Arbuckle Mountains

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Arbuckle Mountains
Turner falls ok.jpg
Turner Falls, nestled in the Arbuckle Mountains of South Central Oklahoma.
Highest point
Elevation 430 m (1,410 ft)
Coordinates 34°27′24″N97°15′14″W / 34.45667°N 97.25389°W / 34.45667; -97.25389
Dimensions
Area1,000 sq mi (2,600 km2)
Geography
Shaded relief map of Arbuckle Mountains, OK, Topographic-NatAtlas-ArbuckleMts-OK.jpg
Satellite image with shaded relief map of Arbuckle Mountains in Oklahoma
CountryUnited States of America
StateOklahoma
SettlementCedar Village
Range coordinates 34°25′55″N97°11′27″W / 34.4320324°N 97.1908524°W / 34.4320324; -97.1908524 Coordinates: 34°25′55″N97°11′27″W / 34.4320324°N 97.1908524°W / 34.4320324; -97.1908524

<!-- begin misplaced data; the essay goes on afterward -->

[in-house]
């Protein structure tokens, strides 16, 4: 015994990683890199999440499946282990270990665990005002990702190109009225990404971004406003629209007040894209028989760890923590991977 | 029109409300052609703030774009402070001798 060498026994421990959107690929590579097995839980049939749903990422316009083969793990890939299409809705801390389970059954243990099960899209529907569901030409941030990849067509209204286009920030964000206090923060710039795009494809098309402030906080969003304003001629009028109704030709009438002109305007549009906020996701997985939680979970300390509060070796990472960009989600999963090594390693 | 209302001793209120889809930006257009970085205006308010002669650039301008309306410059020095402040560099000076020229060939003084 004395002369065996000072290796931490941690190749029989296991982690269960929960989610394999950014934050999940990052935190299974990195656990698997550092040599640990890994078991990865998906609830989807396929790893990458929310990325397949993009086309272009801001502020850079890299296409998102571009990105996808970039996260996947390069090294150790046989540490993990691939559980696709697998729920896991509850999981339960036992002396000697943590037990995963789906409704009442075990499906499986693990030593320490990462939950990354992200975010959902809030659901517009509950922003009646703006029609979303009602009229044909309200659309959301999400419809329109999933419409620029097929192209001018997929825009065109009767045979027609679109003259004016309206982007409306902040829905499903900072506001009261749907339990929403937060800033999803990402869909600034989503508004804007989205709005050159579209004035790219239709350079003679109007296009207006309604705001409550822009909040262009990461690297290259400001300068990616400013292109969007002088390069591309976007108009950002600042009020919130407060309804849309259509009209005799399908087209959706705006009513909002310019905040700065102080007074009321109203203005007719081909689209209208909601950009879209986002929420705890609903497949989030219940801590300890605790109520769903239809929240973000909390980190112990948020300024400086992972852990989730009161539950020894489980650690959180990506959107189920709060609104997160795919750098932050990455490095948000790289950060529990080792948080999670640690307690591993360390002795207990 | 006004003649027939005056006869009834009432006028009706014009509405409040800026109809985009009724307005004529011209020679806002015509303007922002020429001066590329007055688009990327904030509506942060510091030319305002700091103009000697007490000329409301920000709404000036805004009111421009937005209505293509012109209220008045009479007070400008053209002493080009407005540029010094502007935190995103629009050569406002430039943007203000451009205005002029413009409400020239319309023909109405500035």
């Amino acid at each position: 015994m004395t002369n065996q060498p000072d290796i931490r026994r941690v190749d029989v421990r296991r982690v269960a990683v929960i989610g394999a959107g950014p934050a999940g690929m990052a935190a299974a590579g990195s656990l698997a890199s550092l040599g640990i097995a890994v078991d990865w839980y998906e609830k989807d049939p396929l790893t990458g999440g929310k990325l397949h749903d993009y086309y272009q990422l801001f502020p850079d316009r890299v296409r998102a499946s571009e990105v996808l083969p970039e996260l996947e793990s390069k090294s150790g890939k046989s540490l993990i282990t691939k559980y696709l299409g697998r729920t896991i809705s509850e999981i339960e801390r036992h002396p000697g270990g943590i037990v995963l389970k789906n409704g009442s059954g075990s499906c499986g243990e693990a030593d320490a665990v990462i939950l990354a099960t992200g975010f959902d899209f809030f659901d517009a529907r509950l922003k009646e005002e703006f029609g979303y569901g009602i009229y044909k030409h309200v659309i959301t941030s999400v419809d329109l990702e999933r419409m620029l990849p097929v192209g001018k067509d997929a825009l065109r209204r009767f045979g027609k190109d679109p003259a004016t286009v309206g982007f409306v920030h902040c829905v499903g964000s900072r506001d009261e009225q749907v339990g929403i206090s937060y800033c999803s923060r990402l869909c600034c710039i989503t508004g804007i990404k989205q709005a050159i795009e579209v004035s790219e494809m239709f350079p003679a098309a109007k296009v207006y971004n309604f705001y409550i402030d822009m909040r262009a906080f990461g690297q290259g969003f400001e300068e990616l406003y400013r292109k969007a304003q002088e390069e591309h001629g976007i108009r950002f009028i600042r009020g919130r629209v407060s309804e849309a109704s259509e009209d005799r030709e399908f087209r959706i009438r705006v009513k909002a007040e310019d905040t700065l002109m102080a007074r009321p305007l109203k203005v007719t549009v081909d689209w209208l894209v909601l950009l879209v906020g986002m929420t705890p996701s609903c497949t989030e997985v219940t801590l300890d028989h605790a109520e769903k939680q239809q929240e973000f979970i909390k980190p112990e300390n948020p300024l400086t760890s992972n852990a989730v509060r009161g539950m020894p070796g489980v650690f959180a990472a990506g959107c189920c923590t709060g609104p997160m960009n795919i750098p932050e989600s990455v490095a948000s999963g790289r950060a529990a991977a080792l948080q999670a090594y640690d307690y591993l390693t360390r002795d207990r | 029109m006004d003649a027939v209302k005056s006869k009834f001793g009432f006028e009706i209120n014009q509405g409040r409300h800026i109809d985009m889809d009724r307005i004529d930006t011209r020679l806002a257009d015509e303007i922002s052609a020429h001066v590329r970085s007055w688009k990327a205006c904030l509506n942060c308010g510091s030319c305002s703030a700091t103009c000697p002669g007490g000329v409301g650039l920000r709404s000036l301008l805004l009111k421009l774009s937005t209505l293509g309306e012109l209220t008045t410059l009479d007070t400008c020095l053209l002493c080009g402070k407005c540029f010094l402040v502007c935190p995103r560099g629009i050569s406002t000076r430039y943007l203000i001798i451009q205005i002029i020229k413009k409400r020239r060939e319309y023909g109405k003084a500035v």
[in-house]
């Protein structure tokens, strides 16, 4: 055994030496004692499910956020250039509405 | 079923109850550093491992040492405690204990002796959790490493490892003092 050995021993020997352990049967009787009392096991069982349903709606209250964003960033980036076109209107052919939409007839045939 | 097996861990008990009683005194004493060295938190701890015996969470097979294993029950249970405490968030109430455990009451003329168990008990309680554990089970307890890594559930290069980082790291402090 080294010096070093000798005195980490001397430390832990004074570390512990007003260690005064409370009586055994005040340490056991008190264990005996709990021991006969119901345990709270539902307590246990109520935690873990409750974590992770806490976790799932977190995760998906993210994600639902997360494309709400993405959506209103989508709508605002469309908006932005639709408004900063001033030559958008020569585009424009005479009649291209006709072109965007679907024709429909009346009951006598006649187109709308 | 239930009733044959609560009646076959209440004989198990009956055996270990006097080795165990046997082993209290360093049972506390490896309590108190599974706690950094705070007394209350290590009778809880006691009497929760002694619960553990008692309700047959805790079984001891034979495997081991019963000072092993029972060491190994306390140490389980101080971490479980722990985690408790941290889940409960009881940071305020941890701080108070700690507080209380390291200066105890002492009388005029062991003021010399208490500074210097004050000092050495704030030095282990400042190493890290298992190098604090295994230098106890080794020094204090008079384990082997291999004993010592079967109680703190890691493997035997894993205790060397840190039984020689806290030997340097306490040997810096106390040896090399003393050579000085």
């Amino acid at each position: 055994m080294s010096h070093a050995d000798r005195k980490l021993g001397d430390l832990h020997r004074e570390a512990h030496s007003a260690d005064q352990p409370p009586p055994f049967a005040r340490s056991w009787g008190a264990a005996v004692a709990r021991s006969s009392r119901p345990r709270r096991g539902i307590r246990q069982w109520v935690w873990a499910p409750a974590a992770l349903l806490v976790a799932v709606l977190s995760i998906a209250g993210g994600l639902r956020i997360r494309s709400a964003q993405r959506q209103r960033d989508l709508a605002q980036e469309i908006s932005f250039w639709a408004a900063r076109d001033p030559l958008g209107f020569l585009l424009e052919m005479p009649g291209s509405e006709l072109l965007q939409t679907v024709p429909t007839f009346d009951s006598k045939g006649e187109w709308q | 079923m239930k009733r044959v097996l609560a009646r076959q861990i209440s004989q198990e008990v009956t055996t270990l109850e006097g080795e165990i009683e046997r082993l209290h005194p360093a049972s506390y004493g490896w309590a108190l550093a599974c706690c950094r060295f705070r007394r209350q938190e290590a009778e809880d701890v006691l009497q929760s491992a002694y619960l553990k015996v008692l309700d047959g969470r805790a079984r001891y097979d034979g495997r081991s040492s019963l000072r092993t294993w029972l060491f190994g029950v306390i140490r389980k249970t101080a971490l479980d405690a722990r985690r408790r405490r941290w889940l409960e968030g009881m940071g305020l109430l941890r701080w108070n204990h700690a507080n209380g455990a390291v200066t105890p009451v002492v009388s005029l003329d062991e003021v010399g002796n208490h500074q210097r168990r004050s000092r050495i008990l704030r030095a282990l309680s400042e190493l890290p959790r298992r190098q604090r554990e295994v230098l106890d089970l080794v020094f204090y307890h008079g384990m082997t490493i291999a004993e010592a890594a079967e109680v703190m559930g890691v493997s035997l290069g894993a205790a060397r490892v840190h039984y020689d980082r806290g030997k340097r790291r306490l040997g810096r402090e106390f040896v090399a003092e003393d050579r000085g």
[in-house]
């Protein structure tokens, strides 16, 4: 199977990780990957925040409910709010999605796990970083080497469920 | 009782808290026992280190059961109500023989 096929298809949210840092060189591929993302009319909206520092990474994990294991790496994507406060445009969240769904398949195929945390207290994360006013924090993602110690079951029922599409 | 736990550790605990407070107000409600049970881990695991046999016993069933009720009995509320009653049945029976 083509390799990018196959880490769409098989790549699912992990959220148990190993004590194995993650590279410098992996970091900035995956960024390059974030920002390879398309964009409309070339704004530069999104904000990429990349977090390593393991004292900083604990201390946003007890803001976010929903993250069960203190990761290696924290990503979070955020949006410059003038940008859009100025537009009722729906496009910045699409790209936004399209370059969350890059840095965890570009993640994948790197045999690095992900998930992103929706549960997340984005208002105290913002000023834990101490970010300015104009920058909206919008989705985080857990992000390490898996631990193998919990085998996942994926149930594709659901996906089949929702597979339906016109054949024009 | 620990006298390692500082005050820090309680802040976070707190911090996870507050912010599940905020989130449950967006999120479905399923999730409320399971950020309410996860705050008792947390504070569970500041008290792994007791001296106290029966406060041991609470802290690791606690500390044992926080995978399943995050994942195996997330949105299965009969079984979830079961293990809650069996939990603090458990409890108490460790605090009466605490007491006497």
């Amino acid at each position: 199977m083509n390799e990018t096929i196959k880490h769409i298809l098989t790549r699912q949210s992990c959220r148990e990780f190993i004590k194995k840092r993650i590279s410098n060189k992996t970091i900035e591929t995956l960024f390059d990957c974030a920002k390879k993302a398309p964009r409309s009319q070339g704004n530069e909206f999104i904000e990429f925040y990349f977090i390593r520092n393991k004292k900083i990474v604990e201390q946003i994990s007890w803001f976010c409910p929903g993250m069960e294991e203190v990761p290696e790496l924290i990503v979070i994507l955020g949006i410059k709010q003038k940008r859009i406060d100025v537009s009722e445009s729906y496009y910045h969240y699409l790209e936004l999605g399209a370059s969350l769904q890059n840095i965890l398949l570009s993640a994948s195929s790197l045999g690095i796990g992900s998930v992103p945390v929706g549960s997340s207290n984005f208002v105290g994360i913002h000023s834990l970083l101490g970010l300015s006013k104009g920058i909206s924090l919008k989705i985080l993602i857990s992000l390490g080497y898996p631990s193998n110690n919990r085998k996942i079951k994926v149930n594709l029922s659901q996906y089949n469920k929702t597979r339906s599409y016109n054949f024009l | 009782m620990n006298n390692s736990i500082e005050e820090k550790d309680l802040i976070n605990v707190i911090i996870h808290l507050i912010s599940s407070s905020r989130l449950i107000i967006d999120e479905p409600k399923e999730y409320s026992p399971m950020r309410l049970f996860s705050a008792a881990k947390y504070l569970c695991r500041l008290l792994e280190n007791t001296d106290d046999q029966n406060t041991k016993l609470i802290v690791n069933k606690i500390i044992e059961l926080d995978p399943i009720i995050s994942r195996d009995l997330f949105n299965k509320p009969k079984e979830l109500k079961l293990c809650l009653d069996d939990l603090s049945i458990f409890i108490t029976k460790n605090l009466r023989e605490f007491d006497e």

Rivers Washita
Geology
Orogeny Ouachita Orogeny
Age of rock Precambrian, Cambrian, Proterozoic, Pennsylvanian, Permian
Type of rock granite, gneiss, limestone, dolomite, sandstone, shale

The Arbuckle Mountains are an ancient mountain range in south-central Oklahoma in the United States. They lie in Murray, Carter, Pontotoc, and Johnston counties. [1] The granite rocks of the Arbuckles date back to the Precambrian Eon some 1.4 billion years ago which were overlain by rhyolites during the Cambrian Period. The range reaches a height of 1,412 feet above sea level. According to the U.S. Geological Survey (USGS):

Mountain range A geographic area containing several geologically related mountains